Even before the smug kid and his disgust compatriot made it to the register, Red smelled trouble. It clung to the air like B-O at a Comic-con, thickened the air she drew through her nose and mouth with a pungent putrescence. She’d been attuned to it for years, once its long time victim and its occasional visitor. Its attraction to her was more than part of the reason she’d continued to live alone at thirty, and otherwise interacted very little with the world outside work. While it was lonely, it was better than the humiliation and drama of being rejected past her twenties. She was single, plain-looking, and her bushy, auburn hair was mostly usually wild, unflattering.

In short, she wasn’t in the mood to be harassed, but the spoiled brat didn’t seem to notice nor care. He merely stepped to the front of the line, sans merchandise, and slapped a business card onto the counter. Red eyed it from afar. The minute text inclined something about investment banking with Bacatta First National bank. It was BS, and Red knew it– probably Daddy’s card he used to get what he wanted.

She furrowed her brow, “Can I help you?”

The brat glanced sideways through the place like he owned it, “Yeah, I’m with BFN. Noticed your contract’s up at the end’a the month, wanted to by the place out.”

She slid the card across the counter, looked past him to the next customer, “Sorry, not for sale.”

He filled her vision by leaning forward with two, greasy hands on the counter. His blue sports blazer hung open over his t-shirt and above his blue jeans with a wannabe-Hollywood style.

He leaned forward, whispered, “Look, we can talk civilly about this, or I can get my attorneys involved. Believe me when I say, you don’t want that.”

She lift the card with a finger nail, slipped it in between her fingers, and leaned forward to slip it into his front blazer pocket, “Not. For. Sale.”

He straightened with a twitch to the corners of his mouth and eye, puffed out his chest. He gave a hearty laugh, “What, you think these dweebs’ll keep you in business forever?” His projected speech drew the collective ire of the “dweebs” around the store. “Hell, I’m offerin’ you a good deal. I buy out your contract right now for my girl’s new pad, you get a little extra, and we don’t have to take this any further.”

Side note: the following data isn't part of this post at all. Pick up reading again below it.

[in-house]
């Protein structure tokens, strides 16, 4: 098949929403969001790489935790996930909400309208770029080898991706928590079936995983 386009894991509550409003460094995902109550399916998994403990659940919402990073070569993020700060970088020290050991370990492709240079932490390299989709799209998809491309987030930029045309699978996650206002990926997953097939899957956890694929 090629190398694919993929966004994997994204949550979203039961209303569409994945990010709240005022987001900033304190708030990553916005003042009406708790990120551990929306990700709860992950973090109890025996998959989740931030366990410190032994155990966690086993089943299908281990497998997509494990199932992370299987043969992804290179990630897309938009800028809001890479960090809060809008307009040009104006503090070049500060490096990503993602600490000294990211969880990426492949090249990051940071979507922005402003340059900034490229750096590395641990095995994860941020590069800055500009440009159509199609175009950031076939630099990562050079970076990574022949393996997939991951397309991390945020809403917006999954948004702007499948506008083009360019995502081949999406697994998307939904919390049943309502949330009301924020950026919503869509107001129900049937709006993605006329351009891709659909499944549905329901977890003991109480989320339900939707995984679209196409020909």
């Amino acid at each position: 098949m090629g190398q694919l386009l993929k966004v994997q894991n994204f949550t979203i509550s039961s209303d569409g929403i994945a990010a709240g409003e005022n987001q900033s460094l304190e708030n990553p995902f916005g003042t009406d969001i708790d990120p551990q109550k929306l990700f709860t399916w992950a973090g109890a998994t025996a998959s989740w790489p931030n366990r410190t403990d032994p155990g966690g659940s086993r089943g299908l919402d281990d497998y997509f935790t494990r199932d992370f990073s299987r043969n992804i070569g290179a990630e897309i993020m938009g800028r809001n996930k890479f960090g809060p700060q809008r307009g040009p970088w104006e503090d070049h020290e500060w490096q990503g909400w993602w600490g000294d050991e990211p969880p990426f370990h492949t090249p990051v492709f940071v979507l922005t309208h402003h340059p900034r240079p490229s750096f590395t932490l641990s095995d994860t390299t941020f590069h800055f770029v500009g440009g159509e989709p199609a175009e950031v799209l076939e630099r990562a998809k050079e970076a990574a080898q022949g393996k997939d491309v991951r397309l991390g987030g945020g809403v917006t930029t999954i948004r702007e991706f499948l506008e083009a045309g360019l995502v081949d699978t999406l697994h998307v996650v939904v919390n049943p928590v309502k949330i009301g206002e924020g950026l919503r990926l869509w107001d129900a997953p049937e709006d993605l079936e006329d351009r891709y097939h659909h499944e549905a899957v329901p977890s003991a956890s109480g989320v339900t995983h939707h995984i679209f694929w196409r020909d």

Red grit her teeth, crossed her arms with a sneer. Her spine went rigid, “These dweebs are my customers and friends. You think you can just walk in here with your Daddy’s clout and harass me? I think the BPD’d have something to say about that.”

He snorted, glanced around at the oiled faces of the kids in the store. He threw out his arms to beckon a fight. A few of the adults shook their heads in disgrace.

“You think a guy like me’s gotta’ worry ’bout cops?”

A deep, heavy man’s voice intoned from the left, “No, but I think a guy like you’s about to get thrown out on your ass.”

Red’s face went blank, her jacked slacked slightly. The brat turned, readied a smug grin. It sank as his eyes met the hulking figure of Cameron Burr, owner of Gamer’s Galaxy, world-wide internet celebrity, and local brick-shithouse. He took two, wide steps toward the brat, dwarfed he and his girlfriend in width, and nearly a foot in height.

At one time, Cam had been a heavy-set guy with a failing business. Then, some of his friends got together to create an internet-video network– like a television station– that revolved around Gamer’s and their interests. One of the shows, called “Tank Training,” had been Cam’s attempt at a reality fitness show. Among other things, Cameron had lost the majority of his fat, compressed the rest into thick bulges of muscles. The show’s format then changed as he began training others, but it had left him looking like a pro-boxer with more confidence.